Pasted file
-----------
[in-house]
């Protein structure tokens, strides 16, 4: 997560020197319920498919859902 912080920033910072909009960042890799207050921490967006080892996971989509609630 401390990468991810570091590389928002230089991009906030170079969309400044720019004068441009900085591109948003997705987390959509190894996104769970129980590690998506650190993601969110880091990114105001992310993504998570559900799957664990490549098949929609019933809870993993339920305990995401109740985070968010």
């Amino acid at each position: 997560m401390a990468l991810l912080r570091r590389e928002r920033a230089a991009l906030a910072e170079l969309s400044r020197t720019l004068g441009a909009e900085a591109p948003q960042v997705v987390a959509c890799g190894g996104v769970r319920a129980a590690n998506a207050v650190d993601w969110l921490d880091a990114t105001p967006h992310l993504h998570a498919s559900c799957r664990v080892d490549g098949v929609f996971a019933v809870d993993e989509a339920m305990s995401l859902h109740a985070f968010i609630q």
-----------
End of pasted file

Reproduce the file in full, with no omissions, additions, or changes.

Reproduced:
[in-house]
């Protein structure tokens, strides 16, 4: 997560020197319920498919859902 912080920033910072909009960042890799207050921490967006080892996971989509609630 401390990468991810570091590389928002230089991009906030170079969309400044720019004068441009900085591109948003997705987390959509190894996104769970129980590690998506650190993601969110880091990114105001992310993504998570559900799957664990490549098949929609019933809870993993339920305990995401109740985070968010």
């Amino acid at each position: 997560m401390a990468l991810l912080r570091r590389e928002r920033a230089a991009l906030a910072e170079l969309s400044r020197t720019l004068g441009a909009e900085a591109p948003q960042v997705v987390a959509c890799g190894g996104v769970r319920a129980a590690n998506a207050v650190d993601w969110l921490d880091a990114t105001p967006h992310l993504h998570a498919s559900c799957r664990v080892d490549g098949v929609f996971a019933v809870d993993e989509a339920m305990s995401l859902h109740a985070f968010i609630q």